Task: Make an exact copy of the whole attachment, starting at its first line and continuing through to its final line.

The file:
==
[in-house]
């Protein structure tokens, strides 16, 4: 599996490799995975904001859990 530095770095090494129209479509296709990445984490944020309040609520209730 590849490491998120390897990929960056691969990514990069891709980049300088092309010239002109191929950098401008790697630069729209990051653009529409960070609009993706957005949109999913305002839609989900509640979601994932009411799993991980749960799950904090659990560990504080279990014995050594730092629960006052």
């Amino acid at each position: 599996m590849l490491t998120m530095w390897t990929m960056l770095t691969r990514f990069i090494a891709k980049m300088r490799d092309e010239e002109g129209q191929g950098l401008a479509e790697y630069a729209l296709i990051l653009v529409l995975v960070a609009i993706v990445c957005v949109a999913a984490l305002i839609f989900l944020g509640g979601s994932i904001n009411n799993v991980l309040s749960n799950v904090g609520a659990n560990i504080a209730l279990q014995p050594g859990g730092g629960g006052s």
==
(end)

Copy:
[in-house]
């Protein structure tokens, strides 16, 4: 599996490799995975904001859990 530095770095090494129209479509296709990445984490944020309040609520209730 590849490491998120390897990929960056691969990514990069891709980049300088092309010239002109191929950098401008790697630069729209990051653009529409960070609009993706957005949109999913305002839609989900509640979601994932009411799993991980749960799950904090659990560990504080279990014995050594730092629960006052």
């Amino acid at each position: 599996m590849l490491t998120m530095w390897t990929m960056l770095t691969r990514f990069i090494a891709k980049m300088r490799d092309e010239e002109g129209q191929g950098l401008a479509e790697y630069a729209l296709i990051l653009v529409l995975v960070a609009i993706v990445c957005v949109a999913a984490l305002i839609f989900l944020g509640g979601s994932i904001n009411n799993v991980l309040s749960n799950v904090g609520a659990n560990i504080a209730l279990q014995p050594g859990g730092g629960g006052s």